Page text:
Adults’ ingenious ideas make children geniuses at foreign language

October 5, 2018

Adults’ ingenious ideas make children geniuses at foreign language

 Tomohito Hiromori
Professor, School of Global Japanese Studies,
Meiji University

In the new Course of Study, scheduled to be implemented in FY2020, foreign language (English) study will become a compulsory subject for upper elementary grades (Grade 5 and 6), and foreign language activities currently geared for Grade 5 and 6 will be applied at the middle elementary grades (Grade 3 and 4). However, simply accelerating the start time of learning will have little effect unless the quality of learning is also enhanced.

English learning for children needs to be well designed

Children (elementary school students) are said to be linguistic geniuses – because of this, many adults may think the sooner children start learning English the better. Certainly, any child learns his or her own native language naturally. Some studies have shown that it is possible because it is their mother tongue. According to studies in English-speaking countries, children are believed to be exposed to the shower of their native language from people around them for about 17,000 hours by the time they turn age five. In Japan children at around the age of five will soon enter elementary school, and by this time they are usually capable of carrying out a certain degree of conversation. If it takes them 17,000 hours to acquire this level of conversational skill, it means it will take us 16 years to learn English with three hours of daily English study. After all, children can learn to speak their language naturally because they are constantly showered by their mother tongue and an enormous amount of linguistic input is relayed to them during this large amount of time.

A number of studies, especially overseas, have also shown that those who start foreign language learning (English) after they have grown older have better grades than those who start foreign language learning at an early age. In fact, certain data also suggests that it takes about 2,200 hours for American adults to learn Japanese. This is much shorter than the time required for children to learn to speak their mother tongue. This is because children are good at “unconscious learning” in which they memorize what they hear while adults are good at “conscious learning” using their developed cognitive ability. In other words, if adults are fully aware of the purpose of learning English, such as doing business in English and reading English books, and can engage themselves in studying with high motivation and concentration in an autonomous manner, they can quickly acquire English. Even if young students in the middle elementary grades (9 to 10 years old) start learning English, one hour-class once a week is not sufficient to relay to them a large amount of linguistic input. Additionally, they do not always have a clear sense of the purpose of learning English in the first place. An early start simply does not guarantee desirable results. This is why it is crucial to design an English class well and creatively so that the amount of linguistic input as well as the quality of input can be optimized to suit the kind of learning environment in an elementary school.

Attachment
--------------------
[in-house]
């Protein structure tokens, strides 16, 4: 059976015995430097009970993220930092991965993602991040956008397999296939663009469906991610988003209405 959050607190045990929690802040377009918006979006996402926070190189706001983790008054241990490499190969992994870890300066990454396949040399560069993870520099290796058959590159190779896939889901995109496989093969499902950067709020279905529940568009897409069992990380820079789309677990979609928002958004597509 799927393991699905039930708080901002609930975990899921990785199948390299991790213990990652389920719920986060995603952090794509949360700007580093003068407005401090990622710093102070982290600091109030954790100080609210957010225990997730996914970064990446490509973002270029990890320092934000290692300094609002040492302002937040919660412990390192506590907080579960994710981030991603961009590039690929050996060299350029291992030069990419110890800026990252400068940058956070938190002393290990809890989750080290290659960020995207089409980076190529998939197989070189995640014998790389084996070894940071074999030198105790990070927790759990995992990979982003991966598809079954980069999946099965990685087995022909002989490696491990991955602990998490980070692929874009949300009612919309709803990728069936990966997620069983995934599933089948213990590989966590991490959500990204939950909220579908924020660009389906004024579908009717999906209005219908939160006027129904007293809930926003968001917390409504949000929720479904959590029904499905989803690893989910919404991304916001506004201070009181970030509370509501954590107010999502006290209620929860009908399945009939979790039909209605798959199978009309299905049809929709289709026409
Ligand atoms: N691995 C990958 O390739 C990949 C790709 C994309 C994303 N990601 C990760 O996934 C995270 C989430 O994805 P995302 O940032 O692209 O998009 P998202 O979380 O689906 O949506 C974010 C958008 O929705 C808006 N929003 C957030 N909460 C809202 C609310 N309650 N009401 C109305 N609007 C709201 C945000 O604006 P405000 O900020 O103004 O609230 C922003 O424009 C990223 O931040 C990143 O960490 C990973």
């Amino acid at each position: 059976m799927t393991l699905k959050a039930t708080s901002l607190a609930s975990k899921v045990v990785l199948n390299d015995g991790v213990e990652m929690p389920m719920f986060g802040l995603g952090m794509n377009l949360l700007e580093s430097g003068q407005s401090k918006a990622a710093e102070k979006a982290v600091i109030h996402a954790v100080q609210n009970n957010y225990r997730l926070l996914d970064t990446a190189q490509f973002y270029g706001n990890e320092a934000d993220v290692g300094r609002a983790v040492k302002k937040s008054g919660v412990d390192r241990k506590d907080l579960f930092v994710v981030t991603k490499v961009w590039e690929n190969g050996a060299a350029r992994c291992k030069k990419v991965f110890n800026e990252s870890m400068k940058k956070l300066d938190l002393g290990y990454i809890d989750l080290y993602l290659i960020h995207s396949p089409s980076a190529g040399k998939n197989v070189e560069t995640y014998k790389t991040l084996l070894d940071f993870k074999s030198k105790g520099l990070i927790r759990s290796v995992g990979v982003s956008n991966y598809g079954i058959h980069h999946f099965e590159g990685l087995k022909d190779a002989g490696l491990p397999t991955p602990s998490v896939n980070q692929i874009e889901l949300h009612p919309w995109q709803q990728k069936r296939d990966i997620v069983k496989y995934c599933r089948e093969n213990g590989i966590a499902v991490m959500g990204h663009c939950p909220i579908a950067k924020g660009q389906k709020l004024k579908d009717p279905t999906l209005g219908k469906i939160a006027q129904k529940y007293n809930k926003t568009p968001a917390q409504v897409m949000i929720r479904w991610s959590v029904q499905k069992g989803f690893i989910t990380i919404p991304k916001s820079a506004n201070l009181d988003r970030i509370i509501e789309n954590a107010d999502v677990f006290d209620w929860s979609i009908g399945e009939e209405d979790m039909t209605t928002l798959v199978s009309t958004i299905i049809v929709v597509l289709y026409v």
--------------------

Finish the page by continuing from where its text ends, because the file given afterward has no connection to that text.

Dispatch of native speakers and collaboration with local universities

Then, what can we do to enhance the amount and quality of linguistic input for elementary school students? The answer for this is to train students to engage themselves in learning continuously and autonomously, as seen in the language learning by adults. And this type of learning should be based on motivation. First of all, it is important to get students interested in English to increase their motivation for learning. In fact, many elementary schools and local governments have already initiated efforts to attain this goal.

One such effort is the employment of ALT (Assistant Language Teacher) who assists Japanese teachers in English classes. ALTs are native speakers who come to Japan through the Japan Exchange and Teaching (JET) Programme, which was founded by the Japanese government in 1987. They are employed by local governments, and assigned to local elementary, junior or senior high schools. This program is considered very effective, particularly at elementary schools because young students are more flexible toward accepting new things and ideas. Contact with ALTs helps promote understanding between different cultures and increase students’ interest in English. With this as a springboard, if students are motivated to speak English outside of class and learn English autonomously, the amount of linguistic input is also expected to increase.

However, not every local government has budgets to employ a sufficient number of native speakers. For such cases, local governments may collaborate with local universities. Foreign students studying at Japanese universities or Japanese students hoping to become teachers go to local elementary schools and teach English in collaboration with class teachers, and play or converse with students in English outside of class hours. Students in my seminar are also invited to local junior high schools, where they volunteer in such activities. Some local communities seek cooperation from senior volunteers who worked overseas at one time or had jobs in which they used English. A variety of efforts are underway to secure linguistic input.

What is called “best” learning method is usually difficult

A variety of other efforts have also been undertaken in elementary schools. Some examples include the flipped class and the communication-oriented class. These are so-called active learning classes in which students share information with other students in pair or group settings from assignments they were given to research at home. They then present or discuss the information with the entire class. Adopting this style of English learning can help motivate students, leading to autonomous learning.